- abdominal pain
- sleep disturbances, mental confusion, and coma that may result from an accumulation of toxic substances that impair brain function
- fatigue or loss of stamina
- loss of sexual drive or diminished performance
The most common liver diseases are as follows:
- Hepatitis A spreads through contaminated water and food.
- Hepatitis B may be transmitted through transfusions, cuts, kissing, tooth brushing, ear piercing, tattooing, dental work, or during sexual contact.
- Hepatitis C primarily spreads through infected blood.
The liver often becomes tender and enlarged, and the patient usually experiences fever, weakness, nausea, vomiting, jaundice, and aversion to food. The virus may be present in the bloodstream, intestines, feces, saliva, and other body secretions. Hepatitis is common in the United States and some forms of it can be extremely infectious. Most people recover from viral forms of the disease without treatment, but some die and others may develop a chronic, disabling illness. In the United States there are more than four million hepatitis carriers.
Alcohol-related liver disorders
Fatty liver, the most common alcohol-related liver disorder, causes liver enlargement and abdominal discomfort. Swollen livers are often tender or painful, and may cause jaundice and liver function abnormalities.
Alcoholic hepatitis often results in nausea, vomiting, abdominal pain, fever, jaundice, liver enlargement and tenderness, and white blood cell count elevation. At times alcoholic hepatitis may be asymptomatic.
Over 25,000 Americans die from cirrhosis each year. It is the seventh leading cause of death. Among those 25-44, it is the fourth disease-related cause of death. Cirrhosis of the liver occurs when damaged liver cells are replaced by scar tissue causing diminished blood flow, which causes additional liver cell death. Loss of liver function results in gastrointestinal disturbances, emaciation, liver and spleen enlargement, jaundice, fluid accumulation in the abdomen and other tissues. Obstructed circulation often causes massive vomiting of blood.
Ascites—Accumulation of fluid in the abdominal cavity.
Bile—Yellowish substance released by the liver into the intestines to digest fats.
Any severe liver injury may cause cirrhosis. Over half of the deaths from cirrhosis result from alcohol abuse, hepatitis, and other viruses. Toxins, chemicals, excessive iron or copper, severe drug reactions, and bile duct obstruction may also cause cirrhosis.
Gallstones form when cholesterol and/or pigment in bile crystallize into gall stones. Gall stones vary in size from small pebbles to golf balls. Occasionally gallstones become lodged in the bile ducts leading from the gall-bladder to the duodenum (first part of the small intestine). This may cause extreme abdominal pain. When gall stones block bile ducts, bile cannot flow into the intestines, and backs up into the bloodstream causing jaundice.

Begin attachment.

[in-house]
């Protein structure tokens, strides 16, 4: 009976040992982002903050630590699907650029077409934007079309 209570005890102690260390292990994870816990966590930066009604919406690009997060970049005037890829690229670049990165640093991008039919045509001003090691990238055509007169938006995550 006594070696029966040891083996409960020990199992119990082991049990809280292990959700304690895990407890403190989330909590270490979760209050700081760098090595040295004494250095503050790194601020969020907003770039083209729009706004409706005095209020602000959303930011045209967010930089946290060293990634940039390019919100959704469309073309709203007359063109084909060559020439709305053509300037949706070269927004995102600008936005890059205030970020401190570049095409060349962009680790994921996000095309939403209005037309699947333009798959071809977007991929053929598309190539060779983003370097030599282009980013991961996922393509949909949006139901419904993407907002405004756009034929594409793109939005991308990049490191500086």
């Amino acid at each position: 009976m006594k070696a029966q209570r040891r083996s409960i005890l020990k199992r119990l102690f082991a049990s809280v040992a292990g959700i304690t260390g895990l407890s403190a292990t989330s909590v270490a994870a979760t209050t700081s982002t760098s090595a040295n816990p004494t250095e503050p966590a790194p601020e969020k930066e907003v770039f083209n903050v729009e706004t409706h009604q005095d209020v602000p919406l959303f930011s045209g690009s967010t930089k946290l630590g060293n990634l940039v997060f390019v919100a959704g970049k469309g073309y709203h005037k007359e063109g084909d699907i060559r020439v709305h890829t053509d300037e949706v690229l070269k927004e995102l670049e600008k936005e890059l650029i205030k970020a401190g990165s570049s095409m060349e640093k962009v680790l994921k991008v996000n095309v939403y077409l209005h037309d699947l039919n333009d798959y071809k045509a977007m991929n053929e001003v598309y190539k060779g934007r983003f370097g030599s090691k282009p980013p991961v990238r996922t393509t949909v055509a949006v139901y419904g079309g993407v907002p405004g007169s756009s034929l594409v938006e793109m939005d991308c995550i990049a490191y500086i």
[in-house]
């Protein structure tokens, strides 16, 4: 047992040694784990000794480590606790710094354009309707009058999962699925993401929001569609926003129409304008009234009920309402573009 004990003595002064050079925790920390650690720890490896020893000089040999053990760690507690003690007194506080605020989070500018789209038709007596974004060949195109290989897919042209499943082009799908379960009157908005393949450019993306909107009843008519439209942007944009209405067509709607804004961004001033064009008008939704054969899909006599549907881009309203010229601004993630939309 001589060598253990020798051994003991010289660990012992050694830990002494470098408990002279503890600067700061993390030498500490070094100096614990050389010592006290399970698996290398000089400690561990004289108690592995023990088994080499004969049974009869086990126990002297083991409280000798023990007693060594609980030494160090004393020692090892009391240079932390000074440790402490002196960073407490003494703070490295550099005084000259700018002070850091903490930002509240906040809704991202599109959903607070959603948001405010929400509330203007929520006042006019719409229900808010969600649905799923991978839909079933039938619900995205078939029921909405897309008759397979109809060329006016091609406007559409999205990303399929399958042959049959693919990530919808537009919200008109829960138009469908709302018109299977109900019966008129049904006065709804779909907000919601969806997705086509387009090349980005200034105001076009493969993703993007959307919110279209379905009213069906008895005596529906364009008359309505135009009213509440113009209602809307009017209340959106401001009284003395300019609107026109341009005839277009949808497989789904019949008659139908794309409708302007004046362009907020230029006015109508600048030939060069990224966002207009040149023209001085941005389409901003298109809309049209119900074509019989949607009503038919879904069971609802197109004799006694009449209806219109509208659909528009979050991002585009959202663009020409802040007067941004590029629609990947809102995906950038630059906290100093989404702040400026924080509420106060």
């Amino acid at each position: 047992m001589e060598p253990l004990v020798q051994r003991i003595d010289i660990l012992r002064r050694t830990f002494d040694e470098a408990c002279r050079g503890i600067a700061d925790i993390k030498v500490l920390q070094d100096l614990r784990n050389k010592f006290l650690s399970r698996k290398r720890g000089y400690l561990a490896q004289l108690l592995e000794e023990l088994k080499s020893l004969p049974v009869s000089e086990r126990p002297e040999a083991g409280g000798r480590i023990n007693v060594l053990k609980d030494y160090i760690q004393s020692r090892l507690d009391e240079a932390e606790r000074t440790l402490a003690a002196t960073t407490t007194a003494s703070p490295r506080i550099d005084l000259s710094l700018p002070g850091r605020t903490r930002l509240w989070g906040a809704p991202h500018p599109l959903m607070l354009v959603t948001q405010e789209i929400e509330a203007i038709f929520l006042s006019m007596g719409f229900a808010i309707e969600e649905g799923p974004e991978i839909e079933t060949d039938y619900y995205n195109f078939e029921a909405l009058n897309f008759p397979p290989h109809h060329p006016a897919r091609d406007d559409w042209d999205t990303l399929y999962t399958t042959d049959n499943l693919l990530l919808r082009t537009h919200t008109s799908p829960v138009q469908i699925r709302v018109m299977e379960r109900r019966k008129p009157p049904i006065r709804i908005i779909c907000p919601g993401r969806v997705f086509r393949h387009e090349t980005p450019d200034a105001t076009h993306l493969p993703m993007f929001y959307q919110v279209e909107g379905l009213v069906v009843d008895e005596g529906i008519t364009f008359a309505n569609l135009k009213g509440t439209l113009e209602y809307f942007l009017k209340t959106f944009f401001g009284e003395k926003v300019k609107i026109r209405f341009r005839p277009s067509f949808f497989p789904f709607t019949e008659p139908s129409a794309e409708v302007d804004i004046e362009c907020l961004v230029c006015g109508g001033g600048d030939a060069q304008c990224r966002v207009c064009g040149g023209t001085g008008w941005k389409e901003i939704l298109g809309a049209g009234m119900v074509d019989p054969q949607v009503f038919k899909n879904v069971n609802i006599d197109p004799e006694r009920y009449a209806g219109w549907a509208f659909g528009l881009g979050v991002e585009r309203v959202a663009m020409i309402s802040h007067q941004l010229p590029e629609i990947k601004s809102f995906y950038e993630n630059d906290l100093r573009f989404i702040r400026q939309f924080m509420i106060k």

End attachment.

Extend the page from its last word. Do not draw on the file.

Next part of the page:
Gallstones are more common in people over 40, especially among women and the obese. Each year in the United States, 400-500,000 gallbladders are surgically removed.
Children's liver disorders
Tens of thousands of American children contract liver diseases causing hundreds of deaths each year. The most common of these diseases are:
Biliary atresia is caused by the lack, or inadequate size, of bile ducts connecting the liver to the intestine. Unable to excrete bile, death results from cirrhosis and bleeding by two years of age.
Chronic active hepatitis destroys liver cells replacing them with scar tissue. It is caused by an unknown process that resembles an allergy to the child's own liver tissue.
Galactosemia, an inherited disease, is caused by the lack of an enzyme needed to digest milk sugar. As a result, milk sugar accumulates in the liver and other organs, leading to cirrhosis of the liver, cataracts, and brain damage.
Wilson's disease occurs when copper accumulates in the liver due to an inherited abnormality, causing cirrhosis and brain damage.
Reyes syndrome is a fatal disorder in which fat accumulates in the liver.
Cirrhosis may result from extensive liver injury.
Cotran, Ramzi, S. Robbins Pathologic Basis of Disease. 6th ed. Philadelphia: W.B. Saunders Company, 1999.
Guyton, Arthur C. Textbook of Medical Physiology. 10th ed. Philadelphia: W.B. Saunders Company, 2000.
Smales, Caroline. "Hepatitis: Symptoms, Treatments, and Prevention." Nursing Times (4 November 1998): 58-60.
American Liver Foundation. 75 Maiden Lane, Suite 603, New York, NY 10038. 1-800-GOLIVER (1-800) 465-4837) <http://www.liverfoundation.org/>.
Bill Asenjo, MS, CRC